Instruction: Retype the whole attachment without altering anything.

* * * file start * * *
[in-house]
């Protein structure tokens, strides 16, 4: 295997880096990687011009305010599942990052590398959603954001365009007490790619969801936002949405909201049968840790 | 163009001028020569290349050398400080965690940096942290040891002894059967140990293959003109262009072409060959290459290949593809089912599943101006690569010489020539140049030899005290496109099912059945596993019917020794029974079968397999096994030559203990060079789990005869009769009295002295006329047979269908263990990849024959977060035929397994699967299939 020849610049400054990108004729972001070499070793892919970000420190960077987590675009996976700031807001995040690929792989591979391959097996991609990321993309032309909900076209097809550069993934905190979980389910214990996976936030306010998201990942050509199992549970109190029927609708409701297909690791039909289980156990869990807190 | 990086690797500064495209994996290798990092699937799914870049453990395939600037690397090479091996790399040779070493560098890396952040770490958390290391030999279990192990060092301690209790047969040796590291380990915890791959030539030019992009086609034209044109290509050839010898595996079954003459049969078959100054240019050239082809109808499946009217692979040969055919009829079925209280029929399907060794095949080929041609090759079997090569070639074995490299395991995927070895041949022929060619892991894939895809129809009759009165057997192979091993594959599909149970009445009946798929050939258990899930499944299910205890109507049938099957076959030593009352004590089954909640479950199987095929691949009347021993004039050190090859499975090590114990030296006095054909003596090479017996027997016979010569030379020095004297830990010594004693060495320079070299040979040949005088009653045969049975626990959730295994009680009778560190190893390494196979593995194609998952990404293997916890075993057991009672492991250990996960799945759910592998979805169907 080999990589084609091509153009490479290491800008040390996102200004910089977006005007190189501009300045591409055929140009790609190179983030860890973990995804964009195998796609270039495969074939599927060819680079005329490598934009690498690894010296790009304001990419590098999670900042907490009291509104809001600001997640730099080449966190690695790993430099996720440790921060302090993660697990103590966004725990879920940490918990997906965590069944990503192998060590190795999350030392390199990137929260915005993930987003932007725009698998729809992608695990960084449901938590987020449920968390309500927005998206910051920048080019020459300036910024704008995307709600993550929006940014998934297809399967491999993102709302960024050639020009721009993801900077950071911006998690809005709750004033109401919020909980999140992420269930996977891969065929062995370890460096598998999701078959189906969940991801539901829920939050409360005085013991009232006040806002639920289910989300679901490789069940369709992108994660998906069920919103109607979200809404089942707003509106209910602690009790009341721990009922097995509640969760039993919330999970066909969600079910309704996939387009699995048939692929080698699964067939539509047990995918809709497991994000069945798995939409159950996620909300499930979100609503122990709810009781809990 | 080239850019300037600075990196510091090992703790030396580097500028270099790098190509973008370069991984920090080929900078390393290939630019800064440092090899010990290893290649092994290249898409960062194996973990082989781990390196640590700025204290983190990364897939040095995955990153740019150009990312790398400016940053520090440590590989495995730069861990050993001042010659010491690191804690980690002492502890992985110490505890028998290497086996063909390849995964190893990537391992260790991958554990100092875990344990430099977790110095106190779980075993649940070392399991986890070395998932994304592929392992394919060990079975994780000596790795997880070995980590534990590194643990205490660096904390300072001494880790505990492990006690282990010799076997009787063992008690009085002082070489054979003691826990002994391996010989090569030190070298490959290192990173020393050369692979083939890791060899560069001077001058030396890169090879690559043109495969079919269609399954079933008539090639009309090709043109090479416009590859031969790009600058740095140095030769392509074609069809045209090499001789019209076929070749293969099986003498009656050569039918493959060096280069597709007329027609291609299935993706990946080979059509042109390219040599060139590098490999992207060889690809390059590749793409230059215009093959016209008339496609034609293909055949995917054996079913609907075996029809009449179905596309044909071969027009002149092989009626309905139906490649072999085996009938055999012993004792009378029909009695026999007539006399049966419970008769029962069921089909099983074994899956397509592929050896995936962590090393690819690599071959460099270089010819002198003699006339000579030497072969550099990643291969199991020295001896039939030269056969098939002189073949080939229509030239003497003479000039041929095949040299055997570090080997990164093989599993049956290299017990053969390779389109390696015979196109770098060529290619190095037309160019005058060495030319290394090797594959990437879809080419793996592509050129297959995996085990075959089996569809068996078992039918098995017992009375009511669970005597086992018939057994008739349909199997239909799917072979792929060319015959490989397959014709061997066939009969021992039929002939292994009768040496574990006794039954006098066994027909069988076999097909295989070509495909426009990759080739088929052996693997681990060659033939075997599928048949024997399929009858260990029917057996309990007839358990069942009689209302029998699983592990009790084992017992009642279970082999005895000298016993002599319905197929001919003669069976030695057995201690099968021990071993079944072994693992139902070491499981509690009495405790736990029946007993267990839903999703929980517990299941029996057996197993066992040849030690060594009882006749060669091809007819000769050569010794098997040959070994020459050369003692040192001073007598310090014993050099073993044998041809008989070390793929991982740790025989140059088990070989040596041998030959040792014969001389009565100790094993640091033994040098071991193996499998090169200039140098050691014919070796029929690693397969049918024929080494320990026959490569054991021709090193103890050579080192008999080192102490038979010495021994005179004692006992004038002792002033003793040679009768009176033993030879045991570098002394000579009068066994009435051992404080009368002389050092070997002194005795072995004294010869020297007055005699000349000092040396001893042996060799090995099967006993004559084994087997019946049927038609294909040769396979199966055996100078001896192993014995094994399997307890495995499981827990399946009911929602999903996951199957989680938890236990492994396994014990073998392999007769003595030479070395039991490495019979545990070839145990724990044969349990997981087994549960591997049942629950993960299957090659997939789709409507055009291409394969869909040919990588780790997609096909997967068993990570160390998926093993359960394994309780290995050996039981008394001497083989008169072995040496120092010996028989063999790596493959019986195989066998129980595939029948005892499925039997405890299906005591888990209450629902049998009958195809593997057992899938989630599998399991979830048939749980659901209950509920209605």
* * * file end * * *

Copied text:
[in-house]
């Protein structure tokens, strides 16, 4: 295997880096990687011009305010599942990052590398959603954001365009007490790619969801936002949405909201049968840790 | 163009001028020569290349050398400080965690940096942290040891002894059967140990293959003109262009072409060959290459290949593809089912599943101006690569010489020539140049030899005290496109099912059945596993019917020794029974079968397999096994030559203990060079789990005869009769009295002295006329047979269908263990990849024959977060035929397994699967299939 020849610049400054990108004729972001070499070793892919970000420190960077987590675009996976700031807001995040690929792989591979391959097996991609990321993309032309909900076209097809550069993934905190979980389910214990996976936030306010998201990942050509199992549970109190029927609708409701297909690791039909289980156990869990807190 | 990086690797500064495209994996290798990092699937799914870049453990395939600037690397090479091996790399040779070493560098890396952040770490958390290391030999279990192990060092301690209790047969040796590291380990915890791959030539030019992009086609034209044109290509050839010898595996079954003459049969078959100054240019050239082809109808499946009217692979040969055919009829079925209280029929399907060794095949080929041609090759079997090569070639074995490299395991995927070895041949022929060619892991894939895809129809009759009165057997192979091993594959599909149970009445009946798929050939258990899930499944299910205890109507049938099957076959030593009352004590089954909640479950199987095929691949009347021993004039050190090859499975090590114990030296006095054909003596090479017996027997016979010569030379020095004297830990010594004693060495320079070299040979040949005088009653045969049975626990959730295994009680009778560190190893390494196979593995194609998952990404293997916890075993057991009672492991250990996960799945759910592998979805169907 080999990589084609091509153009490479290491800008040390996102200004910089977006005007190189501009300045591409055929140009790609190179983030860890973990995804964009195998796609270039495969074939599927060819680079005329490598934009690498690894010296790009304001990419590098999670900042907490009291509104809001600001997640730099080449966190690695790993430099996720440790921060302090993660697990103590966004725990879920940490918990997906965590069944990503192998060590190795999350030392390199990137929260915005993930987003932007725009698998729809992608695990960084449901938590987020449920968390309500927005998206910051920048080019020459300036910024704008995307709600993550929006940014998934297809399967491999993102709302960024050639020009721009993801900077950071911006998690809005709750004033109401919020909980999140992420269930996977891969065929062995370890460096598998999701078959189906969940991801539901829920939050409360005085013991009232006040806002639920289910989300679901490789069940369709992108994660998906069920919103109607979200809404089942707003509106209910602690009790009341721990009922097995509640969760039993919330999970066909969600079910309704996939387009699995048939692929080698699964067939539509047990995918809709497991994000069945798995939409159950996620909300499930979100609503122990709810009781809990 | 080239850019300037600075990196510091090992703790030396580097500028270099790098190509973008370069991984920090080929900078390393290939630019800064440092090899010990290893290649092994290249898409960062194996973990082989781990390196640590700025204290983190990364897939040095995955990153740019150009990312790398400016940053520090440590590989495995730069861990050993001042010659010491690191804690980690002492502890992985110490505890028998290497086996063909390849995964190893990537391992260790991958554990100092875990344990430099977790110095106190779980075993649940070392399991986890070395998932994304592929392992394919060990079975994780000596790795997880070995980590534990590194643990205490660096904390300072001494880790505990492990006690282990010799076997009787063992008690009085002082070489054979003691826990002994391996010989090569030190070298490959290192990173020393050369692979083939890791060899560069001077001058030396890169090879690559043109495969079919269609399954079933008539090639009309090709043109090479416009590859031969790009600058740095140095030769392509074609069809045209090499001789019209076929070749293969099986003498009656050569039918493959060096280069597709007329027609291609299935993706990946080979059509042109390219040599060139590098490999992207060889690809390059590749793409230059215009093959016209008339496609034609293909055949995917054996079913609907075996029809009449179905596309044909071969027009002149092989009626309905139906490649072999085996009938055999012993004792009378029909009695026999007539006399049966419970008769029962069921089909099983074994899956397509592929050896995936962590090393690819690599071959460099270089010819002198003699006339000579030497072969550099990643291969199991020295001896039939030269056969098939002189073949080939229509030239003497003479000039041929095949040299055997570090080997990164093989599993049956290299017990053969390779389109390696015979196109770098060529290619190095037309160019005058060495030319290394090797594959990437879809080419793996592509050129297959995996085990075959089996569809068996078992039918098995017992009375009511669970005597086992018939057994008739349909199997239909799917072979792929060319015959490989397959014709061997066939009969021992039929002939292994009768040496574990006794039954006098066994027909069988076999097909295989070509495909426009990759080739088929052996693997681990060659033939075997599928048949024997399929009858260990029917057996309990007839358990069942009689209302029998699983592990009790084992017992009642279970082999005895000298016993002599319905197929001919003669069976030695057995201690099968021990071993079944072994693992139902070491499981509690009495405790736990029946007993267990839903999703929980517990299941029996057996197993066992040849030690060594009882006749060669091809007819000769050569010794098997040959070994020459050369003692040192001073007598310090014993050099073993044998041809008989070390793929991982740790025989140059088990070989040596041998030959040792014969001389009565100790094993640091033994040098071991193996499998090169200039140098050691014919070796029929690693397969049918024929080494320990026959490569054991021709090193103890050579080192008999080192102490038979010495021994005179004692006992004038002792002033003793040679009768009176033993030879045991570098002394000579009068066994009435051992404080009368002389050092070997002194005795072995004294010869020297007055005699000349000092040396001893042996060799090995099967006993004559084994087997019946049927038609294909040769396979199966055996100078001896192993014995094994399997307890495995499981827990399946009911929602999903996951199957989680938890236990492994396994014990073998392999007769003595030479070395039991490495019979545990070839145990724990044969349990997981087994549960591997049942629950993960299957090659997939789709409507055009291409394969869909040919990588780790997609096909997967068993990570160390998926093993359960394994309780290995050996039981008394001497083989008169072995040496120092010996028989063999790596493959019986195989066998129980595939029948005892499925039997405890299906005591888990209450629902049998009958195809593997057992899938989630599998399991979830048939749980659901209950509920209605």